As the Baby Boomer generation approaches retirement, everyday objects from the 1950s and 1960s are seen in a different and sometimes nostalgic light, and items – such as a once common pink kitchen – end up in a museum.

[Sources: Hine, Thomas. Populuxe (New York: Alfred Knopf, 1989).]


Posted on December 14, 2006



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  1. says

    I cant tell you how excited I am to read these fabulous retro posts! Thanks so much for the tips on my pink bathroom. It was one of the reasons I wanted to buy our house. My grandmother had one just like it, with big cabbage rose wallpaper. That was my initial plan, but poor husband begged for no wallpaper. He has a phobia. 🙂

    Can you believe I actually had someone tell me “You know, you can paint that tile.” It’s good to find someone who really appreciates the 50’s.

  2. Femme1 says

    Somehow, somewhere, I’ve got to use this quote:
    “…most industry men say pink is tops.”

    I have to say that the mosaic tiles in the backsplash really float my boat. Just this weekend in my thrift shop wanderings, I found a great little booklet from the 60s about the different things you can do with mosaic tile. It was put out by the manufacturer (which I don’t remember–I’m posting from work) and on the back cover was a sample sheet of all the colors available in 1-inch tiles and the little 1/4-inch tiles like the ones in the backsplash. So many of the samples had splashes of gold in the tiles, too. I wish they were still available! I’ll send Pam a scan of the booklet.

  3. Femme1 says

    Oh yeah, one more thing. The light pink color of these appliances is exactly the shade my grandmother had in her kitchen (stove, fridge, washer and dryer). I’ve always called it carnation pink.

  4. 50sPam says

    oooooo Femme1, I can’t wait for the scans! And yes, I adore the quote, too: “…most industry men say pink is tops.” Can we get that into an episode of Mad Men???? Finally – yes, I think that ‘carnation pink’ is right! I’ve now made a draft post to work on: What are the all the marketing names (and differences) of the pinks and other cool colors we all love? I’ll start the collection as I go through all my multitudes of materials. Everyone: Send your finds: This will be fun!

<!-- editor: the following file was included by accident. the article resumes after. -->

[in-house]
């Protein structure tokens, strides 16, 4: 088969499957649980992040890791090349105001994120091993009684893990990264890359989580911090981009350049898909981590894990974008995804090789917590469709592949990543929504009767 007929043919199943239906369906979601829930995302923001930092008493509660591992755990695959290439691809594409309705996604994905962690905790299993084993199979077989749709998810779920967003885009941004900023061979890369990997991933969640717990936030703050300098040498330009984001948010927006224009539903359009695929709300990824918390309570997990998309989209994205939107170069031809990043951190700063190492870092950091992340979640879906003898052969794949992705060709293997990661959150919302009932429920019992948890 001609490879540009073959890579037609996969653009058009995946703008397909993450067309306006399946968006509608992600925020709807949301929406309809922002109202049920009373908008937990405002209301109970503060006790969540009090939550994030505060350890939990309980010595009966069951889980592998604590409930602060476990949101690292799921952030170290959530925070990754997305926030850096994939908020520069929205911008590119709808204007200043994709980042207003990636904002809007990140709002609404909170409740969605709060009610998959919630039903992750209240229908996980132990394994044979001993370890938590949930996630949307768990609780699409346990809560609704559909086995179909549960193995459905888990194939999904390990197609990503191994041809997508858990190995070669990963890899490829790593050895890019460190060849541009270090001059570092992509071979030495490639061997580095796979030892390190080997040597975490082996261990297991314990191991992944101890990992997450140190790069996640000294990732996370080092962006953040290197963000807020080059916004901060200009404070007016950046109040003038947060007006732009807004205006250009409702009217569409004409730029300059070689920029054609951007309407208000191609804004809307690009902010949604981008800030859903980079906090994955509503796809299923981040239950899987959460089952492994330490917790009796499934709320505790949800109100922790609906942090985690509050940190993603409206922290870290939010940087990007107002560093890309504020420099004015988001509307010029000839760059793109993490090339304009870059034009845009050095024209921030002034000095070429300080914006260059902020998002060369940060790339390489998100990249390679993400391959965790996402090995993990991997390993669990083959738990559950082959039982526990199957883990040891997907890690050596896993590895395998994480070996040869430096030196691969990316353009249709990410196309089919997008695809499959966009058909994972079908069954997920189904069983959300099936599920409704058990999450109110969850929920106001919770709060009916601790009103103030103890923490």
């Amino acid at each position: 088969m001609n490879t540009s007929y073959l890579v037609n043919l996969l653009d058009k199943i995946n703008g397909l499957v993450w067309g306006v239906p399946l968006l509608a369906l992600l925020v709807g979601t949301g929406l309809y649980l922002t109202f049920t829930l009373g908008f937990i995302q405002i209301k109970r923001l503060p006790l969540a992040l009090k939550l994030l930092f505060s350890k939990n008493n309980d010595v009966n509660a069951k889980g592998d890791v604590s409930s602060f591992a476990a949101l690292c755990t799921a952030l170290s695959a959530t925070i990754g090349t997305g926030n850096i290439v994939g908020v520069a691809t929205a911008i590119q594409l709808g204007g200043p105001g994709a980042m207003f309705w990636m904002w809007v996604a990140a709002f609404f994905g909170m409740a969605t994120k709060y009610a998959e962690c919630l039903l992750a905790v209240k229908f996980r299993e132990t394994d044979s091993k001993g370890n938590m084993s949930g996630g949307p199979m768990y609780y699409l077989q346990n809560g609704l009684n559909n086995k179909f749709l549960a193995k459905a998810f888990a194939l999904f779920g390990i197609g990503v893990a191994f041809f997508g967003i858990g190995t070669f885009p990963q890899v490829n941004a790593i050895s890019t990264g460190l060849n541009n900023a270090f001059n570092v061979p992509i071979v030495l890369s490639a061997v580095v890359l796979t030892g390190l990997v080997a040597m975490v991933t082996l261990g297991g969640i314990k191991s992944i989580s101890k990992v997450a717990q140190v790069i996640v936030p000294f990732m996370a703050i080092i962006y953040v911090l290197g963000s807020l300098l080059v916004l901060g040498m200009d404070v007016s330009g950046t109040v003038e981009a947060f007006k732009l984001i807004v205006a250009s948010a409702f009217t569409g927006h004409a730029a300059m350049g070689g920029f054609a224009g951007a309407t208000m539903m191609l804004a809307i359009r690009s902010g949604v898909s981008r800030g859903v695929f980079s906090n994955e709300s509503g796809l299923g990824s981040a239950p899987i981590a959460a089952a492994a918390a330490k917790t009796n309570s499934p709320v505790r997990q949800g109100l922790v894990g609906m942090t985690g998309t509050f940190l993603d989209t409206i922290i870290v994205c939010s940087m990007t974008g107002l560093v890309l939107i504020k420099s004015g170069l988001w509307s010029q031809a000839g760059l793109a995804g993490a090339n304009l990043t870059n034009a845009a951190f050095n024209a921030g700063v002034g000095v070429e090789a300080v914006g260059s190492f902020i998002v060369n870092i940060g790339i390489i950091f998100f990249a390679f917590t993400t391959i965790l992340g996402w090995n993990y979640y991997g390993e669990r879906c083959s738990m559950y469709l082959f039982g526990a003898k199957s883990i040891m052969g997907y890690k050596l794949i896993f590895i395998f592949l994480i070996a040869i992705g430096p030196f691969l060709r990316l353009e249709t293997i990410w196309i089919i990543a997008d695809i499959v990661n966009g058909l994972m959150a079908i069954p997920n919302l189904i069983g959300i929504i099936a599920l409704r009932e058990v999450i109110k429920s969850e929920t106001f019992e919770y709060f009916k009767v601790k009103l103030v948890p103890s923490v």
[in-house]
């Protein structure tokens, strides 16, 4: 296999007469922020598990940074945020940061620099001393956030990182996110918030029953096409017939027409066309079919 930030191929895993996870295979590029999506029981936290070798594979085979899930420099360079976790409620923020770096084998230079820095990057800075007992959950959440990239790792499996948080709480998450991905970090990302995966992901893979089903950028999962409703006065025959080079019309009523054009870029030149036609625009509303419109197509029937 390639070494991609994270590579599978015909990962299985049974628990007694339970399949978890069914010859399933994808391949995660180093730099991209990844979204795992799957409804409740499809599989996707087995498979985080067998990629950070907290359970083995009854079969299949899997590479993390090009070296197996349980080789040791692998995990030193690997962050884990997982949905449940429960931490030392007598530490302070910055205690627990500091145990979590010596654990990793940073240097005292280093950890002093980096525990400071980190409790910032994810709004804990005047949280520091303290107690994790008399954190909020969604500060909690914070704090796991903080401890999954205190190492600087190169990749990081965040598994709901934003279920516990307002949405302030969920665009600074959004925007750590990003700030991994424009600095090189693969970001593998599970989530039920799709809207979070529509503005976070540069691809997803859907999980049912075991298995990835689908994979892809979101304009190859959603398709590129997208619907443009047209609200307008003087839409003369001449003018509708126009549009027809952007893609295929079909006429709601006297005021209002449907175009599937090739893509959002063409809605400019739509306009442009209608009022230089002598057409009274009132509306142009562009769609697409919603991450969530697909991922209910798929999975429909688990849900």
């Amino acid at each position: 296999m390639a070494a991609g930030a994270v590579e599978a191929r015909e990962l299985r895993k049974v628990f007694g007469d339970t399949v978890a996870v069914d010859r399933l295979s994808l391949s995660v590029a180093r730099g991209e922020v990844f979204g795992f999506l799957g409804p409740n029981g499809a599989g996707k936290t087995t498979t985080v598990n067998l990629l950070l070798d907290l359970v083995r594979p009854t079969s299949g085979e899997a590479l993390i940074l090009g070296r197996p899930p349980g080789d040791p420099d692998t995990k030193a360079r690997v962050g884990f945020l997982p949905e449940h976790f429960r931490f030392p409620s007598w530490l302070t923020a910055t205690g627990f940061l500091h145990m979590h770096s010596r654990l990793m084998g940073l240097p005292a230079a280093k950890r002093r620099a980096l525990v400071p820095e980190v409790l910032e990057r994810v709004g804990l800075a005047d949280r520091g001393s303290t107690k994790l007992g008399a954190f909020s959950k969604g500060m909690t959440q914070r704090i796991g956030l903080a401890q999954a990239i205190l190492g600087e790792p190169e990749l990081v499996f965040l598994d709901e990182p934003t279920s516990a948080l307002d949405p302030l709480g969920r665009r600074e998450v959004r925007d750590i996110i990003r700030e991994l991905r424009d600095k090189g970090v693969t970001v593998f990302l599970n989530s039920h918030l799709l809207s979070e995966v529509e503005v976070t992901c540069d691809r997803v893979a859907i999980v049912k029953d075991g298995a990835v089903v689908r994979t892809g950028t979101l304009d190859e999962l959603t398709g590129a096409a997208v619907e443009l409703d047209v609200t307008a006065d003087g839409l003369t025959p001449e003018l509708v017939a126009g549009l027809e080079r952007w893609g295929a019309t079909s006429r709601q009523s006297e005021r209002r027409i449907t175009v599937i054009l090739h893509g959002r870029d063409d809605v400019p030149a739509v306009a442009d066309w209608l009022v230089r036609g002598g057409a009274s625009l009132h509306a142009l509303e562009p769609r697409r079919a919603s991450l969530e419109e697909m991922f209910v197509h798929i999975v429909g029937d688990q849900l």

5. maddy123 says

    Fun to read. Glad to see others who appreciate the era. Yes, “Most industry men say pink is tops” is perfect for Mad Men!

  6. says

    I love love love your blog!!!!!

    Speaking of 50s house museums, have you heard of the 1950s house in Stowe, Vermont at the Shelburne Museum?

    I have some pics I took of it on Flickr here: http://www.flickr.com/photos/spaceagetiki/2141379737/

    and here: http://www.flickr.com/photos/spaceagetiki/2141379731/in/photostream/

    It is an actual post-war Vermont house typical of the period. The website is here: http://www.shelburnemuseum.org/buildings_and_grounds/detail.php?id=1

  7. Palm Springs Stephan says

    That tile backsplash is to die for! When it comes time to restore my kitchen, I want to put in one just like it. My range-top and built-in wall oven are polished stainless steel, but the metal cabinetry will be pink. And the existing Formica countertops (with stainless steel edges) are “dusty rose,” so a pink backsplash will work. Thanks for the inspiration!

  8. says

    Just love the 50s! Have you seen the Prairie Splendor Farm B&B? Just north of Madison, WI. 50s from floor to ceiling including perfect vintage appliances in the kitchen. Just like Grandma’s house!